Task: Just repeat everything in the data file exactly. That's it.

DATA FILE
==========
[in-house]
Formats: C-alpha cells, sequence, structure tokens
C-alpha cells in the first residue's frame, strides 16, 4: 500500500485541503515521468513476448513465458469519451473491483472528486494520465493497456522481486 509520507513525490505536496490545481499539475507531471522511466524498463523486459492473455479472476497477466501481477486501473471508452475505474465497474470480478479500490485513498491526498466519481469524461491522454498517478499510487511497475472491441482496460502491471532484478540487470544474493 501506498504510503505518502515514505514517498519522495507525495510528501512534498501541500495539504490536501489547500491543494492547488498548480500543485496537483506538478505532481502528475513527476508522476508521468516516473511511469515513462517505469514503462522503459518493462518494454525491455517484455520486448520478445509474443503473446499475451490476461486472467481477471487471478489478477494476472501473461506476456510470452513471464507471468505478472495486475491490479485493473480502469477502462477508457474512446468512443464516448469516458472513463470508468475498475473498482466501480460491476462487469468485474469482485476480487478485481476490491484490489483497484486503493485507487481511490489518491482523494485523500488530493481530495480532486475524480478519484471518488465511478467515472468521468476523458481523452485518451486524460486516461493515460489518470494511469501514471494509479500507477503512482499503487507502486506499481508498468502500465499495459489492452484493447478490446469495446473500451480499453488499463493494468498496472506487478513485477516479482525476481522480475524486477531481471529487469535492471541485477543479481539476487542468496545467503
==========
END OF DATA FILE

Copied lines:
[in-house]
Formats: C-alpha cells, sequence, structure tokens
C-alpha cells in the first residue's frame, strides 16, 4: 500500500485541503515521468513476448513465458469519451473491483472528486494520465493497456522481486 509520507513525490505536496490545481499539475507531471522511466524498463523486459492473455479472476497477466501481477486501473471508452475505474465497474470480478479500490485513498491526498466519481469524461491522454498517478499510487511497475472491441482496460502491471532484478540487470544474493 501506498504510503505518502515514505514517498519522495507525495510528501512534498501541500495539504490536501489547500491543494492547488498548480500543485496537483506538478505532481502528475513527476508522476508521468516516473511511469515513462517505469514503462522503459518493462518494454525491455517484455520486448520478445509474443503473446499475451490476461486472467481477471487471478489478477494476472501473461506476456510470452513471464507471468505478472495486475491490479485493473480502469477502462477508457474512446468512443464516448469516458472513463470508468475498475473498482466501480460491476462487469468485474469482485476480487478485481476490491484490489483497484486503493485507487481511490489518491482523494485523500488530493481530495480532486475524480478519484471518488465511478467515472468521468476523458481523452485518451486524460486516461493515460489518470494511469501514471494509479500507477503512482499503487507502486506499481508498468502500465499495459489492452484493447478490446469495446473500451480499453488499463493494468498496472506487478513485477516479482525476481522480475524486477531481471529487469535492471541485477543479481539476487542468496545467503